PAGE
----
The shortening of diagonal ribs due to yarn transfer causes the change of the Poisson’s ratio from negative to positive. Due to the smaller value of V of Fabric 2, the shortening effect of diagonal ribs in Fabric 2 becomes more important than in Fabric 1, which results in the higher positive Poisson’s ratio of Fabric 2. Effect of knitting courses for horizontal ribs (H) To study the effect of the knitting courses for horizontal ribs on the auxetic effect, Fabrics 1 and 3 were fabricated with the same knitting courses for diagonal ribs (V) but with different knitting courses for horizontal ribs (H). The test results of the two fabrics in the wale and course directions. It can be seen that the effect of H is quite evident in the two tensile directions. When stretched in the wale direction, the auxetic effect of Fabric 3 is higher than that of Fabric 1 when the tensile strain is lower than 30%.

However, with the increase of tensile strain, the auxetic behaviour of the two fabrics becomes almost the same. When stretched in the course direction, there is no great difference of auxetic effect in the two fabrics at the initial stage. However, with the increase of tensile strain, the auxetic effect of Fabric 1 decreases much faster than that of Fabric 3. The different auxetic behaviours of the two fabrics when stretched in the wale direction can be explained by the different ability of diagonal rib orientation. When stretched in the wale direction, the lateral strain change mainly comes from the expanding of elastic underlaps at the initial stage. As the value of H is smaller in Fabric 3, the number of elastic underlaps of Fabric 3 in one basic unit is less than that of Fabric 1, which means less stress is needed for the same expanding of the underlaps. Therefore, the rotation of diagonal ribs in Fabric 3 is much easier than that in Fabric 1.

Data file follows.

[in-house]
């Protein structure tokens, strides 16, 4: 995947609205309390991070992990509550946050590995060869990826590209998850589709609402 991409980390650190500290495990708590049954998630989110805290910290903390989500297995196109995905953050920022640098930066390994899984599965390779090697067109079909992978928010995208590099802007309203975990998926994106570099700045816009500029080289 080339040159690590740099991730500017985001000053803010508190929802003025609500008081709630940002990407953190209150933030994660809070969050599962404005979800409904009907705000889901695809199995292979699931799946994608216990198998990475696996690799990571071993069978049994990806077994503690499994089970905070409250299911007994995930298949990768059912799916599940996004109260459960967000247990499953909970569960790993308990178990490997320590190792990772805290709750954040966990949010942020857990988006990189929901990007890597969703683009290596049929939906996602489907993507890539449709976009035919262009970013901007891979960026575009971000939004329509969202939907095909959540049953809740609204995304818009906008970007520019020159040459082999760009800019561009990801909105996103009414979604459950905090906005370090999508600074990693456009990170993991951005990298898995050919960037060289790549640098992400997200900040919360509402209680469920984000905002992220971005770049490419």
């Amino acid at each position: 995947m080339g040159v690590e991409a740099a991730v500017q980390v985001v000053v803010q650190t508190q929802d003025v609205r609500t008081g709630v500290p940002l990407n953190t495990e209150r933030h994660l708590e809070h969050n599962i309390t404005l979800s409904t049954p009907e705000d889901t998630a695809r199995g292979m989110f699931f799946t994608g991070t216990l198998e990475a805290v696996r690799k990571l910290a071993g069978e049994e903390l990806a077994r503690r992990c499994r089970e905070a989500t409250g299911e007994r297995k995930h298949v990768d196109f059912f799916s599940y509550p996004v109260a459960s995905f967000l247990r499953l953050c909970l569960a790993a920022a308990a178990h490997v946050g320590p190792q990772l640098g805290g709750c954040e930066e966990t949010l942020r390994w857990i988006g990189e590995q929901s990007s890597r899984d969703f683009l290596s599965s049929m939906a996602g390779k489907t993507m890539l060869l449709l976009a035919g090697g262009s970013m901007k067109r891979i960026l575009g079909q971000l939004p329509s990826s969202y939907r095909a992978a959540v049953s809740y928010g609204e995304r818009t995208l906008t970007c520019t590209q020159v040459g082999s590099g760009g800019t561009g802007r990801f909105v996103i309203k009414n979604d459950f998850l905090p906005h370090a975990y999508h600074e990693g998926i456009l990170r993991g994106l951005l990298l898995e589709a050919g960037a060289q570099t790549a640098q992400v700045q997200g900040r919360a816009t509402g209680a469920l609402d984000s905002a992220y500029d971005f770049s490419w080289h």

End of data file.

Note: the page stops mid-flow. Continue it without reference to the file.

As a result, the degree of orientation for diagonal ribs in Fabric 3 for a given strain is larger than that in Fabric 1, leading to a larger expanding of elastic underlaps, producing a larger auxetic effect. With the increase of tensile strain, the lateral strain change mainly comes from the bending of stiff underlaps. In this stage, due to the less stiff underlaps of Fabric 3 in one basic unit, the stiff underlaps are much easier to bend to the outside of plane. As a result, the lateral strain of Fabric 3 decreases much faster than that of Fabric 1. However, with the further increase of tensile strain, the orientation degree of the diagonal ribs in the two fabrics tends to be almost the same. Therefore, the two fabrics demonstrate almost the same auxetic behaviour after the tensile strain exceeds 30%. When stretched in the course direction, the difference of auxetic behaviour may come from the transfer of yarns from loops to underlaps. As there are more underlaps within a unit cell in Fabric 1 than that of Fabric 3, more loops in Fabric 1 will shrink for a given tensile strain, leading to higher shrinkage in the lateral direction. As a result, the auxetic behaviour of Fabric 1 decreases much faster than that of Fabric 3, with a faster change of Poisson’s ratio value from negative to positive.

Conclusions

A novel type of auxetic warp knitted structure was first designed based on the modification of a non-auxetic geometry to a re-entrant auxetic structure. Various auxetic fabrics were then fabricated using a conventional warp knitting machine with different knitting parameters. The fabric samples obtained were finally tested to assess their auxetic behaviour. Based on the test results, the following conclusions can be obtained.

  • Auxetic warp knitted structures can be achieved using elastomeric yarns and stiff yarns in a special arrangement on a warp knitting machine with more than three yarn GBs. This technique not only expands the method of knitting auxetic fabrics using warp knitting technology, but also make it possible to manufacture auxetic fabrics using conventional machines with conventional yarns.